We can’t expect Fairtrade to solve all of agriculture’s problems or undo centuries of sexism; the organization is doing what it can to right the wrongs related to gender inequality, including the launch of their Equal Harvest report in 2015. The report addressed these barriers and, refreshingly, offered recommendations. Although the case studies in this report were carried out with six Fairtrade Small Producer Organizations (SPOs) in the banana, cotton and tea industries, we can easily apply these principles to the cacao industry as well.

At the time this report was issued, women’s membership of Fairtrade SPOs around the world sat at just 22 percent, and the three main barriers cited in the Equal Harvest report confirm the findings I’ve mentioned above. They are as follows:

Producer organization rules, structures and practices: Membership, which is linked to ownership or registration of land or crops, creates a bias in favor of men, as far more men than women own land for cacao farming. This is perpetuated at the leadership level, as leaders are drawn from the membership. In addition, a lack of gender awareness in SPOs means women’s needs and interests (and the constraints on their participation in general), are not sufficiently taken into consideration in planning and policymaking, nor in recruitment.

Sociocultural norms and practices: Local norms, attitudes and customs related to the role of men and women in society often create barriers to women’s participation in SPOs. This includes time poverty resulting from expectations that women should perform the majority of unpaid care work (taking care of the home, meals and children), which often limits their availability for active participation. Attitudes regarding women’s suitability for leadership and technical roles are also common barriers.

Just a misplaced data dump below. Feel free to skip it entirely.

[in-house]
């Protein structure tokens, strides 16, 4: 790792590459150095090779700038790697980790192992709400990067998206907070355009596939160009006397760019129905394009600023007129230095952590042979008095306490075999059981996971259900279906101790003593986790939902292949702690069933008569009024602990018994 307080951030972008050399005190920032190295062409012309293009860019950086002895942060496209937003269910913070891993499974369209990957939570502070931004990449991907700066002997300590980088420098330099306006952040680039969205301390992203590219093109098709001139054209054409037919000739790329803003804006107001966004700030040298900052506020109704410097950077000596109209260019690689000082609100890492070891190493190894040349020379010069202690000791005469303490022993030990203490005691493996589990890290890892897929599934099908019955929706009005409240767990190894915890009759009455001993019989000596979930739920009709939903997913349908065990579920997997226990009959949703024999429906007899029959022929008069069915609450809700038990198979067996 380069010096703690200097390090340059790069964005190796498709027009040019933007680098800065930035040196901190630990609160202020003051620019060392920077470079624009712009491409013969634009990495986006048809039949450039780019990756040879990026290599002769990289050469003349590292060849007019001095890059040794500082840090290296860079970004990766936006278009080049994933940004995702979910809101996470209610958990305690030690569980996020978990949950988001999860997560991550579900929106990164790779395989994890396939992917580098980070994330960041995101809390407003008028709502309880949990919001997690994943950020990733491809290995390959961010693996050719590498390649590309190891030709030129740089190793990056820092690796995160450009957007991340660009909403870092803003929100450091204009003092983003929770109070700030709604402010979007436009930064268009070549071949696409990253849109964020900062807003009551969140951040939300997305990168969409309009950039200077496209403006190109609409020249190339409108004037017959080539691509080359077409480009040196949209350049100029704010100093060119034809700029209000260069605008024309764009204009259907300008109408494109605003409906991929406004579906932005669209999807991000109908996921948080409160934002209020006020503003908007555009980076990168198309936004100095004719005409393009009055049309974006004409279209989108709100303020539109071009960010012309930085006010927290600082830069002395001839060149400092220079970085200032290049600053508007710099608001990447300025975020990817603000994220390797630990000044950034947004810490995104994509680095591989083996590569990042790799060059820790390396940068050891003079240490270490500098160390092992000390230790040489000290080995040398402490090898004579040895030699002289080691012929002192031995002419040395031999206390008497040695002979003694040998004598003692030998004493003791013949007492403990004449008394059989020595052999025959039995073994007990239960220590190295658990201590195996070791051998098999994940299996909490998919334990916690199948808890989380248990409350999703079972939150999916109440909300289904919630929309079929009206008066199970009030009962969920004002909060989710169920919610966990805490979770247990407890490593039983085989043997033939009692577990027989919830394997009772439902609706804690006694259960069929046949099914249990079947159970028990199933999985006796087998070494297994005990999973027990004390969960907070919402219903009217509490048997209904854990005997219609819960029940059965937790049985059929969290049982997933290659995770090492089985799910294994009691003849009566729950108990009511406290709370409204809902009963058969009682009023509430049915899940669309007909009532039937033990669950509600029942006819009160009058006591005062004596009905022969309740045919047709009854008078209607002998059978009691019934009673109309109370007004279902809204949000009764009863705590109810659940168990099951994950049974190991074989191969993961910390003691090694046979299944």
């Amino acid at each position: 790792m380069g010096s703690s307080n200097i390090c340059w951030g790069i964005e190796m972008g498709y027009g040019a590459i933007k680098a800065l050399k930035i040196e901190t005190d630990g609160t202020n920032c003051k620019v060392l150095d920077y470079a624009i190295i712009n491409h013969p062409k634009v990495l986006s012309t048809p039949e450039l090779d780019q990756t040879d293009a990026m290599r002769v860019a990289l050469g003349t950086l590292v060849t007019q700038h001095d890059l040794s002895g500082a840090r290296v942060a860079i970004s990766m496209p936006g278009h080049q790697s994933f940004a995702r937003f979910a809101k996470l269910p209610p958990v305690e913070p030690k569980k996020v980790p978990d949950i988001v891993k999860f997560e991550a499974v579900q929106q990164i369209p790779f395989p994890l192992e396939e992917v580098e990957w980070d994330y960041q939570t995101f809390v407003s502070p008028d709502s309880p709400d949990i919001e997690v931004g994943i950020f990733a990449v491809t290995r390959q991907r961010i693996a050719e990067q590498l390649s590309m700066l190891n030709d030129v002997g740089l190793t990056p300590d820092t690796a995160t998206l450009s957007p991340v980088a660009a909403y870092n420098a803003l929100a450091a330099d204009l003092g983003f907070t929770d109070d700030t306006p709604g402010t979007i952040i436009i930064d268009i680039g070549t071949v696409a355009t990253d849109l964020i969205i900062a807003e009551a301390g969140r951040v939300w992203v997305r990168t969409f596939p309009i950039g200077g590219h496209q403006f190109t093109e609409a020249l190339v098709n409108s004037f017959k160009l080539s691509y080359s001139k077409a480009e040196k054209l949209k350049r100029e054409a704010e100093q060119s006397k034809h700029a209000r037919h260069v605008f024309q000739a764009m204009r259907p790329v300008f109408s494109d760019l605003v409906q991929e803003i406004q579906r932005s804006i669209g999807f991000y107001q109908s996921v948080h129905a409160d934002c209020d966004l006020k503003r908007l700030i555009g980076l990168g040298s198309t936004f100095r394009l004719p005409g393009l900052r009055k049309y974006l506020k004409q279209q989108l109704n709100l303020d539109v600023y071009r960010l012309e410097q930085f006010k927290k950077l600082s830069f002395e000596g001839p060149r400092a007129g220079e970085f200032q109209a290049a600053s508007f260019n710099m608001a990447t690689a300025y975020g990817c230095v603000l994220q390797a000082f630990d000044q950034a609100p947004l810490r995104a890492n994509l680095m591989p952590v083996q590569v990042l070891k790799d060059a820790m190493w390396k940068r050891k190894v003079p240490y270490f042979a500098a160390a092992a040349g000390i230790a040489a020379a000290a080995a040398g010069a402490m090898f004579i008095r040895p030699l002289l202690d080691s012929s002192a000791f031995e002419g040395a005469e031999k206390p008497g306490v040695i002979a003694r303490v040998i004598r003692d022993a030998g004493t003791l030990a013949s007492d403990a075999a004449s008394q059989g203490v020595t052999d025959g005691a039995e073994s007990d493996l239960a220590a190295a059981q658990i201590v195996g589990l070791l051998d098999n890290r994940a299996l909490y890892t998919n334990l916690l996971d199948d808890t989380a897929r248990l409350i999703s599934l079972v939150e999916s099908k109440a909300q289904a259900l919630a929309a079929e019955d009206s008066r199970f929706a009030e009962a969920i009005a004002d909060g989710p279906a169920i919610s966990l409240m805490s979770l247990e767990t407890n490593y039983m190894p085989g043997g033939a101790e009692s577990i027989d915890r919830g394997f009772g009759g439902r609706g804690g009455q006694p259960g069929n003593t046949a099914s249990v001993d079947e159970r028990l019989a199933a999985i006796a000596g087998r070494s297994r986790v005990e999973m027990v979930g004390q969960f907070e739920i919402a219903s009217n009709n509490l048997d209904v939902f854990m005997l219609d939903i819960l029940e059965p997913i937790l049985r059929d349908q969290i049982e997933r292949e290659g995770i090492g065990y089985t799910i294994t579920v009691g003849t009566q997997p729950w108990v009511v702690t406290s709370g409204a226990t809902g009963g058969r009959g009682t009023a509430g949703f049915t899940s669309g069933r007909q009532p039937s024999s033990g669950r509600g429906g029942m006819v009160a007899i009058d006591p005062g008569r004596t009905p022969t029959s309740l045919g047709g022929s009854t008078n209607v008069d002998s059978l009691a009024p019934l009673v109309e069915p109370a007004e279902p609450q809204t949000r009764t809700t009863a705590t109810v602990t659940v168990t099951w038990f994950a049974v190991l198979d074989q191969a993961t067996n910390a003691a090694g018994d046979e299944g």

Women’s individual circumstances and choices: Women’s age, marital status, education, wealth, degree of support from relatives and experience in other organizations can all affect their freedom to participate in SPOs, plus their decision-making around whether to do so. If women see sufficient benefits associated with participation, they are more likely to accept any trade-offs involved, such as an increased workload or disapproval from members of their households or communities.

Fairtrade’s Equal Harvest report offers many recommendations at the supply chain business level, the government in producer countries level, and the governments, donors, intergovernmental agencies and NGO level. The report also addresses what SPOs and even Fairtrade itself can do to help reduce gender inequality in cacao farming.

Fairtrade’s website clearly lists how they’re currently addressing these inequalities:

How Gender Inequality in Cacao Farming is Addressed in Fairtrade Standards

  • Members of Fairtrade organizations must not discriminate on the basis of gender or marital status.